Passing the Windows 2000 exam won't be easy--at all. This book can help you weather the storm.
Master of the Server
Passing the Windows 2000 exam won't be easy--at all. <i>Mastering
Windows 2000 Server, Second Edition</i> can help you weather the storm.
- By James Carrion
I feel like I’ve just been run over by a truck. Lying
flattened on the road, I feebly lift my head to read the
truck’s license plate as it speeds away. I can barely
make out the letters—WIN2KBETA—Windows 2000 beta exams.
I’ve just finished my fourth one in as many days and I’m
about to pull my hair out. Imagine taking a certification
exam and being tested on the intricacies of Win2K Server,
TCP/IP, and IIS on the same test. Remember, these were
three separate exams with Windows NT 4.0, but now they’re
consolidated as one under Win2K. You’ve heard me say it
before, but I’ll reiterate the point: You’ll need Win2K
knowledge, Win2K hands-on experience, Win2K troubleshooting
skills, and a solid NT background before attempting Win2K
exams when they count.
As you prepare for your trip down the Win2K highway,
Sybex’s Mastering Windows 2000 Server, Second Edition
by Mark Minasi and co-authors Christa Anderson, Brian
Smith, and Doug Toombs should be on your list of required
reading materials. Written in informal, relaxed language,
this 1,595-page book is technical enough for the average
network geek yet still clearly explains basic concepts
to the neophyte.
Windows 2000 Server, Second Edition
By Mark Minasi
$49.99, 1,595 pages
One thing Mastering Windows 2000 Server is not,
as the author boldly proclaims in the introduction’s third
paragraph, is an MCSE study guide. Instead, the book’s
stated goal is “to help you get your job done rather than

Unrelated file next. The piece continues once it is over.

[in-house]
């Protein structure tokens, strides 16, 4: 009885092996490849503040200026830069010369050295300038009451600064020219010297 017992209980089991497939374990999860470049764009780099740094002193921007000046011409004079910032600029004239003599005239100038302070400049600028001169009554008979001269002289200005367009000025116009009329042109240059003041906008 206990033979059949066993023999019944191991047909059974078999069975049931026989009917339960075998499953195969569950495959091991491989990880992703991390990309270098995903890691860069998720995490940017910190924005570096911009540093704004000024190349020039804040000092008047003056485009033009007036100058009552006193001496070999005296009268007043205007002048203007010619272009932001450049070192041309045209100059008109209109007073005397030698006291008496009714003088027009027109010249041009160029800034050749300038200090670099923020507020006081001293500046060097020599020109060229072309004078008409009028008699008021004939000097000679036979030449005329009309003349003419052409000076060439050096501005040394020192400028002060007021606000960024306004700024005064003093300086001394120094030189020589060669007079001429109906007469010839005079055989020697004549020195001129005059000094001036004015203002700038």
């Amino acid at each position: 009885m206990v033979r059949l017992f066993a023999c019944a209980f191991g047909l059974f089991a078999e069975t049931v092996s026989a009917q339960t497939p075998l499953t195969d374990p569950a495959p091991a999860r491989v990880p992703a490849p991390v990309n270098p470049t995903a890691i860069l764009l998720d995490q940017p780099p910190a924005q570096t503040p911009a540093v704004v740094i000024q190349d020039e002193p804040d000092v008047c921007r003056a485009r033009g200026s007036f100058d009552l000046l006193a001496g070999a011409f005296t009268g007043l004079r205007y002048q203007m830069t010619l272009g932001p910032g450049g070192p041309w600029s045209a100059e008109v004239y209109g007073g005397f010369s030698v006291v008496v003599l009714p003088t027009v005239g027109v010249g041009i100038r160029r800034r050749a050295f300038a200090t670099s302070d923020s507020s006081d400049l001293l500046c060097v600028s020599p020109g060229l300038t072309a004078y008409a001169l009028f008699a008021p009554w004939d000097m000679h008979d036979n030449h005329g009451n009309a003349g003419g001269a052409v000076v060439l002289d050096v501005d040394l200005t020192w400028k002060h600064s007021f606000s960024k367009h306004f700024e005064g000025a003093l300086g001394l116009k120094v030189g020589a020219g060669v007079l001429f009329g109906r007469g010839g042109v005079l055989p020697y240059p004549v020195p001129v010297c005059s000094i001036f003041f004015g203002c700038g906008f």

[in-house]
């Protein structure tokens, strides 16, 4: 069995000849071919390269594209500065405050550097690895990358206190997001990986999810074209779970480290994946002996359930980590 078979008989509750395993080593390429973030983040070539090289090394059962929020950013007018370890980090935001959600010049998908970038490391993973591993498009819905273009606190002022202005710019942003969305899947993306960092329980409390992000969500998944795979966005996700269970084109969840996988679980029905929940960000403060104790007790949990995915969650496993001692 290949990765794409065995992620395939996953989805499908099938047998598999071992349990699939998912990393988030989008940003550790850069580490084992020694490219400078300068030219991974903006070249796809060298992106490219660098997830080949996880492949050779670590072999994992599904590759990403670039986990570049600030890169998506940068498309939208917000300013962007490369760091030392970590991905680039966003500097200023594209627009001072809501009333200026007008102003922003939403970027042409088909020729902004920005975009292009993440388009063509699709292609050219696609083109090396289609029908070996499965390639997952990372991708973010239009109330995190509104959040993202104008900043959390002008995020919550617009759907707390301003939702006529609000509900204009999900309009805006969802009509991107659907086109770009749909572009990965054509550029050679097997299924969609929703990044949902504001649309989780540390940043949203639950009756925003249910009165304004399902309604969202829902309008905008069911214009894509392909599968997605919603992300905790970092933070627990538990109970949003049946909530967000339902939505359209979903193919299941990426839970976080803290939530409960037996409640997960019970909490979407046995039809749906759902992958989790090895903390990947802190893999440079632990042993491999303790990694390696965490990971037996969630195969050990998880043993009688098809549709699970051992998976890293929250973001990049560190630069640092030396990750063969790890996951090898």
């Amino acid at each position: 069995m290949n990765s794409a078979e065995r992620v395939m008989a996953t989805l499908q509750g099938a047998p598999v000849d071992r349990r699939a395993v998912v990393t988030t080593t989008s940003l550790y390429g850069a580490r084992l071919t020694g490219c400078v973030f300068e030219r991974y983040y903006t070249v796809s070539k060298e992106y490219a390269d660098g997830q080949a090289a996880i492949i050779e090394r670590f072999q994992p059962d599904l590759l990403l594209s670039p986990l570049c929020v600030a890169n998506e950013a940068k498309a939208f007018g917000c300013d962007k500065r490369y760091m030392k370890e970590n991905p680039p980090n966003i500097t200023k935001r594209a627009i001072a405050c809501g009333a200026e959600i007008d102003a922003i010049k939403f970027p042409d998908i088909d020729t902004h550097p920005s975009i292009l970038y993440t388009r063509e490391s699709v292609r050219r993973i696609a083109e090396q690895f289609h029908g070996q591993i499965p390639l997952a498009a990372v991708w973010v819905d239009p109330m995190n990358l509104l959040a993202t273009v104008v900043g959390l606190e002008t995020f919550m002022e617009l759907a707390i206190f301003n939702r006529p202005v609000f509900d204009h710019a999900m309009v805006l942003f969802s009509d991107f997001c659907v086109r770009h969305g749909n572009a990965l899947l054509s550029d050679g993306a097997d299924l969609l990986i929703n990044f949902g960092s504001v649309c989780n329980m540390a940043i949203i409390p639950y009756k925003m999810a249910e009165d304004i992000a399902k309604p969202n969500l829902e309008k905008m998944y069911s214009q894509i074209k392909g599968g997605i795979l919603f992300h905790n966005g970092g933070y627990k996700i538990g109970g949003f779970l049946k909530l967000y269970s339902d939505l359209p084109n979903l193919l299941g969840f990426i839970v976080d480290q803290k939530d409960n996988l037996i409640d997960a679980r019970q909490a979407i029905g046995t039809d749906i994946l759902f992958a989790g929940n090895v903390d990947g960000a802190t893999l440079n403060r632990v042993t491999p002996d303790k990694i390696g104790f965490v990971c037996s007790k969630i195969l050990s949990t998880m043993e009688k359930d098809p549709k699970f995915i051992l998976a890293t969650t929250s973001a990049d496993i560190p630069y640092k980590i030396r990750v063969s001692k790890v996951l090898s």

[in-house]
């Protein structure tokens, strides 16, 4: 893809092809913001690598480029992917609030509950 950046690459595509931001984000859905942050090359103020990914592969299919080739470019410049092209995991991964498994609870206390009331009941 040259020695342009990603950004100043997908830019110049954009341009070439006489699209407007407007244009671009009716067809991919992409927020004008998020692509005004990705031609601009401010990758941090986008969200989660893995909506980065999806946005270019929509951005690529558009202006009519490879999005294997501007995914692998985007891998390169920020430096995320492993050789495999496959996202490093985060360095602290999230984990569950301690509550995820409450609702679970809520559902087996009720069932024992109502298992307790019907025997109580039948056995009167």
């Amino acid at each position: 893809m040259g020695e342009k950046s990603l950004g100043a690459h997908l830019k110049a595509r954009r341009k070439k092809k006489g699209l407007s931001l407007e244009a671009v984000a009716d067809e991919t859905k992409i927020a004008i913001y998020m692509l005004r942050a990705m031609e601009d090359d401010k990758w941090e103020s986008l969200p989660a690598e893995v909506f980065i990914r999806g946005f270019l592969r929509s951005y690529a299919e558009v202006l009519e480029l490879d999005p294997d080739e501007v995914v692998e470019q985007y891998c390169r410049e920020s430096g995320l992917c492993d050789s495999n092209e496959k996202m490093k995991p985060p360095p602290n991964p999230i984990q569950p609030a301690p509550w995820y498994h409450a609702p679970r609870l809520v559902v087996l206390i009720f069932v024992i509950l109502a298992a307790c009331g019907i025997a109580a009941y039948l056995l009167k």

to help you pass a test,” but then the book goes on to
say that many folks have used Minasi books in the past
to study for exams. What a novel idea—know your stuff
and successfully pass a test!
Consider the Win2K beta exams I took. On average, each
lasted four hours (I took two of them back to back, ouch!)
and consisted of 90 questions. Oh, and what fun questions
they were. The majority focused on complex troubleshooting
scenarios. There were no overly simplistic questions such
as, “What control panel applet is used to install a modem?”
Heck, there were very few moderately difficult questions
on the beta exams. No, sir, the questions on the real
Win2K exams (which I hope will be released by the time
you read this article) are expected to be very difficult.
Here’s The Scoop
On to the technical content. Mastering Windows 2000
Server is logically broken into three major parts:
a Win2K Overview; Installing, Configuring, and Deploying
Win2K and Win2K Services; and Monitoring and Troubleshooting
Win2K. The chapters don’t follow this logical subdivision
in numerical order but are scattered throughout the book.
Fortunately, this doesn’t detract from reading the tome
chapter by chapter.
Win2K Overview: The
book starts off with a discussion of Microsoft’s overall
goals for Windows 2000, an overview of new capabilities
and features, and how Win2K can lower your TCO (Totally
Cryptic Oxymoron)—I mean, (Total Cost of Ownership). Then,
there’s a fairly good overview of Active Directory (AD),
touching upon how to plan for and implement AD components
and AD’s implications for a Win2K enterprise network.
I do wish, however, that the book authors had included
more in the way of AD design guidelines. Some case studies
showing how organizations might approach AD design would’ve
proved quite helpful.
Installing, Configuring, and Deploying
Win2K and Win2K Services: Win2K installation
and deployment are tackled next, followed by chapters
on understanding the registry, installing hardware, disk
management, and managing and creating user accounts, with